Yes, this synod really is big news

Yes, this synod really is big news

The Synod of Bishops has become a dynamic event, with sharp debate over new pastoral directions in the Catholic Church. That’s to the credit of Pope Francis, who demanded honest and open discussion, but it may also present him with a dilemma.

Will the synod conclude with a clear endorsement of the pope’s call for a more merciful, patient style of evangelization, building on – as stated in the synod’s midterm relatio – the “positive elements” that can be found even in relationships and unions the church considers “irregular”?

Or will it adjust and qualify that document with the kind of doctrinal declarations aimed at reassuring Catholics – and above all, some of the bishops – that there’s no change in fundamental church teaching?

The answer depends partly on the sentiments of the nearly 200 participating bishops, and partly on how tightly the pope pulls the reins of the synod. At this point, a watered-down synod document might broaden the consensus in the synod hall, but would likely be seen as less-then-enthusiastic support for the pope’s pastoral agenda.

Sectors of the Catholic commentariat are now trying to downplay the synod’s midterm relatio and, not surprisingly, blame the press for pumping up expectations for change.

(UPDATE: See below, Archbishop Kurtz says pope was right to make synod on family a year-long process)

Did the media overreact when the relatio was read aloud on Monday? I don’t think so. The media recognized in the text a profoundly new pastoral approach to a whole range of marriage and family issues, and in particular a welcoming tone regarding homosexuals. The bishops in the hall recognized the same thing, and not all of them were pleased. That’s why the synod hall quickly lit up like a pinball machine with questions and calls for clarification.

As for the weight of this relatio, some things need to be said. I have covered synods of bishops for 30 years, and the midterm relatio is always where the ideas expressed in synod speeches begin to gel. All last week, in fact, reporters at the Vatican were told not to put too much stock in individual synod statements or daily summaries – it would be the midterm relatio that would distinguish the really important themes.

Of course, it’s not an encyclical – no one said it was. Of course, it doesn't change doctrine – everyone knew that. Of course there can be modifications – that was reported. But up to now, it’s the most authoritative text coming out of this very important assembly. And unlike previous assemblies (which have used the relatio as a jumping-off point to write final “propositions”), this synod’s relatio will be the main document going forward, even with possible revisions.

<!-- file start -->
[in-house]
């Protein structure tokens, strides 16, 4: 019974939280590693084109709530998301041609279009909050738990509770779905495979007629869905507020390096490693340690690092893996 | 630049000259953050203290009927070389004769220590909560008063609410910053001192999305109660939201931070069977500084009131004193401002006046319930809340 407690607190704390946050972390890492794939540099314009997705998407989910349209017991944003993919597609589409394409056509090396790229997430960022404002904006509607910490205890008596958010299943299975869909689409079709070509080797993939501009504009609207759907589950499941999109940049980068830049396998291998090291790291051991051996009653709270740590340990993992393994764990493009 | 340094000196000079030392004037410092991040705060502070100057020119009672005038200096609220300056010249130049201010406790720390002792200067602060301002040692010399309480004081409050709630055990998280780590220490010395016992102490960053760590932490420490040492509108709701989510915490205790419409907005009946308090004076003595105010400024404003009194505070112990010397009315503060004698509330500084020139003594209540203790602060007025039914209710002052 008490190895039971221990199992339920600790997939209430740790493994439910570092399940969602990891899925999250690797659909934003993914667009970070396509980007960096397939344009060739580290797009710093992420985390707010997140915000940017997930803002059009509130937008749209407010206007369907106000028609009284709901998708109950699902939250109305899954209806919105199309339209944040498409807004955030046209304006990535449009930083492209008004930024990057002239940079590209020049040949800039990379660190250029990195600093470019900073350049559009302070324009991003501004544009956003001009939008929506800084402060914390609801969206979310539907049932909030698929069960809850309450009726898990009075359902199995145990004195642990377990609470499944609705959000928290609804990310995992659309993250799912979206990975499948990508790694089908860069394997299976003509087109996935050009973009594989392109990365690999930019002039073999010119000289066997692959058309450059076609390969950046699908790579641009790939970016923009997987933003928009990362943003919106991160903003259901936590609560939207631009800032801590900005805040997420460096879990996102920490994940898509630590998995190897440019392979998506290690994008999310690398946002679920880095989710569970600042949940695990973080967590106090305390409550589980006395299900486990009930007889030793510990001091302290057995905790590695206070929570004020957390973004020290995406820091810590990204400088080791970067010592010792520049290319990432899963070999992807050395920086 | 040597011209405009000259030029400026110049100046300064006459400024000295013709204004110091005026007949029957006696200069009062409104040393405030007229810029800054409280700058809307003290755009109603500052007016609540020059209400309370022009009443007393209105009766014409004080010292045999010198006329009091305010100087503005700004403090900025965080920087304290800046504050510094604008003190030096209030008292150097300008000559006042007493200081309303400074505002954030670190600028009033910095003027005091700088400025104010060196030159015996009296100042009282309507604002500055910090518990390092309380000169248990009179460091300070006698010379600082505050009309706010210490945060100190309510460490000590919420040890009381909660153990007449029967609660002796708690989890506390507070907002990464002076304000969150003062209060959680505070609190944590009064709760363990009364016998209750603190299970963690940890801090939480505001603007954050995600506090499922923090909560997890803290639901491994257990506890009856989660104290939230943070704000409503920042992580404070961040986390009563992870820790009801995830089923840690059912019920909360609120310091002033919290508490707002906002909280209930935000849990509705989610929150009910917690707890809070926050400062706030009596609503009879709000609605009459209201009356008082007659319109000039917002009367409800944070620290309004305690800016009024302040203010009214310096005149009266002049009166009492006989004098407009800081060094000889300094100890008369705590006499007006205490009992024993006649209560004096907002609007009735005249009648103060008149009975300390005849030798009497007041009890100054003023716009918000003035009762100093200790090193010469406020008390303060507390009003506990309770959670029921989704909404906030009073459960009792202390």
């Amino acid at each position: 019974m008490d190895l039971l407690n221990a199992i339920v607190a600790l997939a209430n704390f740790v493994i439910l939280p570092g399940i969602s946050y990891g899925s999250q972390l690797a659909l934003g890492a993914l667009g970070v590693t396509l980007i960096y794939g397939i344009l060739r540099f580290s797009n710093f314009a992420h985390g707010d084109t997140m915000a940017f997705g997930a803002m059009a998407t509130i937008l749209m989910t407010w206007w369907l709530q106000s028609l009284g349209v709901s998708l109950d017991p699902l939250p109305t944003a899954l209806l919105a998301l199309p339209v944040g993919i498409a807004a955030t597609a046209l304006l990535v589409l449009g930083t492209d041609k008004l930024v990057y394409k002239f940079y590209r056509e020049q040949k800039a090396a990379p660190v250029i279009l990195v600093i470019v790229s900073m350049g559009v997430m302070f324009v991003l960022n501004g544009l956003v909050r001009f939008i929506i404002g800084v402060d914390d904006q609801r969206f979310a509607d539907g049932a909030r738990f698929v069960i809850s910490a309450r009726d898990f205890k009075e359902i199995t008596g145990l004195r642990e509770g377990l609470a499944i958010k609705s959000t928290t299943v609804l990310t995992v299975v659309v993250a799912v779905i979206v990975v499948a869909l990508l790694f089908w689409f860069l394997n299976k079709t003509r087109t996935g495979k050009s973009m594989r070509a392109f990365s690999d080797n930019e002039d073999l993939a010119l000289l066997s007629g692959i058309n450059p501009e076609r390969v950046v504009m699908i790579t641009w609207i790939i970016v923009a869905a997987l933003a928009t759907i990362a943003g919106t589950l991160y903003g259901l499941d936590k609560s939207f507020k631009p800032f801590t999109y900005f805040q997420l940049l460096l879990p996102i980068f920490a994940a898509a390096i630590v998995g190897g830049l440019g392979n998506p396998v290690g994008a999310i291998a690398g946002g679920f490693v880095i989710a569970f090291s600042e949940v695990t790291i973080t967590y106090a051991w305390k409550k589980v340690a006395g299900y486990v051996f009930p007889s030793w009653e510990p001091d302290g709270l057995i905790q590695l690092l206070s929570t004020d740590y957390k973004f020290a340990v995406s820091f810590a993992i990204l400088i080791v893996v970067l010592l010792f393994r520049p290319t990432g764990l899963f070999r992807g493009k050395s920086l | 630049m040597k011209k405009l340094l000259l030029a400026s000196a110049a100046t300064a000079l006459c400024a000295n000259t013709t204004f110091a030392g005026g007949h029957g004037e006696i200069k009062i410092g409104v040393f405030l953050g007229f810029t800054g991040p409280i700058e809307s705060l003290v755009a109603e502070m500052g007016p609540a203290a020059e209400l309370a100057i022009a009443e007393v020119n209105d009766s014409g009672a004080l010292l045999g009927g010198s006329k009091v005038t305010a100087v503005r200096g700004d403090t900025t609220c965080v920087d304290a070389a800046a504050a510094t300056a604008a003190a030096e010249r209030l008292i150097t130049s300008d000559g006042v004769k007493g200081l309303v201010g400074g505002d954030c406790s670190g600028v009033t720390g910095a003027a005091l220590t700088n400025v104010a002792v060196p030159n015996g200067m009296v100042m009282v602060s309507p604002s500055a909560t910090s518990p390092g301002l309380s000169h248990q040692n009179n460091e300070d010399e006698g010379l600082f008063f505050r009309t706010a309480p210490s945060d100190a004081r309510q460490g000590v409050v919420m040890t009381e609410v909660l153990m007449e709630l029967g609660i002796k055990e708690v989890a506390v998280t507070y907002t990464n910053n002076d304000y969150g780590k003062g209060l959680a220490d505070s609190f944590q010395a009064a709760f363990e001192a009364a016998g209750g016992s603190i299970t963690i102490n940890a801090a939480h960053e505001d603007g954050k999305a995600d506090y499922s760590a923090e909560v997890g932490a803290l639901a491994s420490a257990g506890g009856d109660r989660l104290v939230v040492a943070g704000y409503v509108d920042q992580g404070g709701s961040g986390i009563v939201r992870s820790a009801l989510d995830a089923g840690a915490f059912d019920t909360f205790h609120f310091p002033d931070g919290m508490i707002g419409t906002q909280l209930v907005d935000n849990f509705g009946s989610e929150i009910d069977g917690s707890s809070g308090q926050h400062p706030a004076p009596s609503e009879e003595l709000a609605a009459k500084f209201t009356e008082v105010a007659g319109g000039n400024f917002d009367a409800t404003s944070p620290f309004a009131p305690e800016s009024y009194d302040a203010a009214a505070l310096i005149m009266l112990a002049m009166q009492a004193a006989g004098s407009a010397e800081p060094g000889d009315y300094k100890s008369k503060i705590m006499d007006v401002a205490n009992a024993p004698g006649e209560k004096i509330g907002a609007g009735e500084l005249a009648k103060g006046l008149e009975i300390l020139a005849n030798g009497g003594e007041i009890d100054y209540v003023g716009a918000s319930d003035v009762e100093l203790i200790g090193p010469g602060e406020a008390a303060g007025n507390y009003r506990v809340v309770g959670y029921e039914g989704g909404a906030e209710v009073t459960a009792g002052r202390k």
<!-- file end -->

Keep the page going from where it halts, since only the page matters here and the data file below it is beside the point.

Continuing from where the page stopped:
As for objections by some bishops to the text, I have no doubt they are real. But when it was presented to reporters Monday by some of its authors, reporters were repeatedly assured that it accurately reflected the main themes of the synod. And after the relatio was read aloud, there was strong applause in the synod hall. We shall see just how strong the objections really are only when we see the final, revised text.

I think the alarm being expressed in some church circles over the synod’s direction reflects similar unease over some of Pope Francis’ statements during his first 18 months. When the pope said last year: “A gay person who is seeking God, who is of good will – well, who am I to judge him?” we heard the same kind of reaction: “no news here,” “the church is not changing its doctrine” and “pay no attention to those newspaper articles.” By now, it should be clear that the pope is proposing a paradigm shift in the church’s style of evangelizing, one that favors outreach and dialogue over doctrinal identity, and he wants the Synod of Bishops on board. This is news, and it deserves attention by anyone interested in the Catholic Church.

UPDATE: At today’s synod briefing, Archbishop Joseph Kurtz of Louisville, president of the U.S. bishops’ conference, described the midterm relatio as “a wonderful working document” and said the small groups would be proposing amendments to give greater emphasis to the positive values of sacramental marriage.

Archbishop Kurtz outlined three potential areas of improvement to the text: highlighting the witness of “sacrificial, loving families today,” making sure that “all our words are truly welcoming,” and making sure the synod’s pastoral outlook is grounded in Scripture and church teaching.

The archbishop also said it was clear from the synod’s proceedings that Pope Francis was wise to make this a year-long process, leading up to another synodal assembly in 2015, because “I think we would not be ready at the end of this week to give thoughtful, meaningful and enduring pastoral direction.”

10 comments (Add your own)

1. Paul Ben wrote:
You know how it works, in politics and in religion and everywhere. If you want to make a radical change, don't announce it and don't make it formal, rather nudge it and let time do the change gradually. I can give you many example from politics to the Vatican II (Communion in the hand, Obama's "transformation of America" for example).

Wed, October 15, 2014 @ 5:04 AM

2. Christopher wrote:

This is more of a personal note about the reaction from what I expect is the most important demographic in the Church. The college students and 20/30 year olds are totally enjoying and appreciative of what Pope Francis and most of the Synod is trying to do. We have 4 children in this age group and are supporting several regional and national efforts to bring music and mission back to the Church. The reason is simple 80% of the 20 and 30 year olds leave the Church and now they are not coming back when they have children as they did in past generations.

My concern is that many of the Bishops although they mean well are just too insulated from real life to really reach the young people of the Church and World in this time of incredible worldwide change. The Bishops are just too slow and they don't give the appearance of really listening to the younger generation. The negativity and response is troubling. I am confident that God will allow Pope Francis and other leaders to carry the day. Maybe assigning brother Bishops like Cardinal Burke and others to new duties serving the Poor on the streets of Rome would be a good way to wake them up to the reality and pains of life in this world.